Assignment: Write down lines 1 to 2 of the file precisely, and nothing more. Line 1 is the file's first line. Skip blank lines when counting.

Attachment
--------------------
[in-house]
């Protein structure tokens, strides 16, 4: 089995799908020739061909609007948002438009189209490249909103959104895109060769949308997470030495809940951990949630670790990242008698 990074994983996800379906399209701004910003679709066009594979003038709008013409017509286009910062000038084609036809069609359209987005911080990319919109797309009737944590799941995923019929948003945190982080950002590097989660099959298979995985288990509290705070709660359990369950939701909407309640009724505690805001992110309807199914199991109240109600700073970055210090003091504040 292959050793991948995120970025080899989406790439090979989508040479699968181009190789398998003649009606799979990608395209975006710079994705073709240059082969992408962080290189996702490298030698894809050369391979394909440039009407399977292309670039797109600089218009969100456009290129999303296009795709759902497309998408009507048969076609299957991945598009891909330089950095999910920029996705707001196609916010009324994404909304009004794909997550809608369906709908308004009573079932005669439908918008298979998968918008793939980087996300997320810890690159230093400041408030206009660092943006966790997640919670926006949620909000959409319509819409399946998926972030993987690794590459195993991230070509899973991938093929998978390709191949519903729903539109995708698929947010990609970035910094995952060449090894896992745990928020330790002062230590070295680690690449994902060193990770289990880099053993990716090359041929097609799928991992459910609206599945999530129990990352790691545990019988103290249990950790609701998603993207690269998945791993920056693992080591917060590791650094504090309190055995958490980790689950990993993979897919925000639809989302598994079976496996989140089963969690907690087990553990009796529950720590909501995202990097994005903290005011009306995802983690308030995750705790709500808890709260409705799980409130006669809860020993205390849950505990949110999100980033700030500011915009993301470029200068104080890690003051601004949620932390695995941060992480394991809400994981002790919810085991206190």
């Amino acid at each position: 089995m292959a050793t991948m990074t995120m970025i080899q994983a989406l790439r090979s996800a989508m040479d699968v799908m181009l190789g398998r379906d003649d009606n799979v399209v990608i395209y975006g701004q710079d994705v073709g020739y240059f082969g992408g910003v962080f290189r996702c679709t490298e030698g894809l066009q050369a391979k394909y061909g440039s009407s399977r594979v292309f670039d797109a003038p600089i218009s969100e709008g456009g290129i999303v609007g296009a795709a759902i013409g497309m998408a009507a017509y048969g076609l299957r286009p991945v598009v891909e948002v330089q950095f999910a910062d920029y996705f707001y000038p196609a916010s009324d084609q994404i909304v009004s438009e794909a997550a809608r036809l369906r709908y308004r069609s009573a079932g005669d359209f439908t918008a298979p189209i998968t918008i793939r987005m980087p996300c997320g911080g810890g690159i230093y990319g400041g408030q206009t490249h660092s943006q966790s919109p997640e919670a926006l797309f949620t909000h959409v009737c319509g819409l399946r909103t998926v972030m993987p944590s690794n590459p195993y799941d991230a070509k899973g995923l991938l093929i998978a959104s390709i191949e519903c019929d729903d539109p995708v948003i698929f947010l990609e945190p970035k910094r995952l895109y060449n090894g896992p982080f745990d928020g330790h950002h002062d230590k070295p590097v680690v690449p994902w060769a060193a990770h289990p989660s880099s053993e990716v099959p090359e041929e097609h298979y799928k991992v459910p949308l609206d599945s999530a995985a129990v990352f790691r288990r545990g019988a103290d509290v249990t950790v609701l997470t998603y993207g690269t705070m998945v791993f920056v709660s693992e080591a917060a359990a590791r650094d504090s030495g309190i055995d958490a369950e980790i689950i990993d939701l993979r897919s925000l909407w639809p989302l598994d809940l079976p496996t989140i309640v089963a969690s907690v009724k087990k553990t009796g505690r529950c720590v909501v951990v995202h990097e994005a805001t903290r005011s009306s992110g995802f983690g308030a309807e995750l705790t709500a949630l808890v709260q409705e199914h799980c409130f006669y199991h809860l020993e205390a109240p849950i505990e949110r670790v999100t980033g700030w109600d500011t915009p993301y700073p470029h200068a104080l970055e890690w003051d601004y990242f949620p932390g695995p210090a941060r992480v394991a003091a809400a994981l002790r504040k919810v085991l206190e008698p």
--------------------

[in-house]
């Protein structure tokens, strides 16, 4: 089995799908020739061909609007948002438009189209490249909103959104895109060769949308997470030495809940951990949630670790990242008698 990074994983996800379906399209701004910003679709066009594979003038709008013409017509286009910062000038084609036809069609359209987005911080990319919109797309009737944590799941995923019929948003945190982080950002590097989660099959298979995985288990509290705070709660359990369950939701909407309640009724505690805001992110309807199914199991109240109600700073970055210090003091504040 292959050793991948995120970025080899989406790439090979989508040479699968181009190789398998003649009606799979990608395209975006710079994705073709240059082969992408962080290189996702490298030698894809050369391979394909440039009407399977292309670039797109600089218009969100456009290129999303296009795709759902497309998408009507048969076609299957991945598009891909330089950095999910920029996705707001196609916010009324994404909304009004794909997550809608369906709908308004009573079932005669439908918008298979998968918008793939980087996300997320810890690159230093400041408030206009660092943006966790997640919670926006949620909000959409319509819409399946998926972030993987690794590459195993991230070509899973991938093929998978390709191949519903729903539109995708698929947010990609970035910094995952060449090894896992745990928020330790002062230590070295680690690449994902060193990770289990880099053993990716090359041929097609799928991992459910609206599945999530129990990352790691545990019988103290249990950790609701998603993207690269998945791993920056693992080591917060590791650094504090309190055995958490980790689950990993993979897919925000639809989302598994079976496996989140089963969690907690087990553990009796529950720590909501995202990097994005903290005011009306995802983690308030995750705790709500808890709260409705799980409130006669809860020993205390849950505990949110999100980033700030500011915009993301470029200068104080890690003051601004949620932390695995941060992480394991809400994981002790919810085991206190």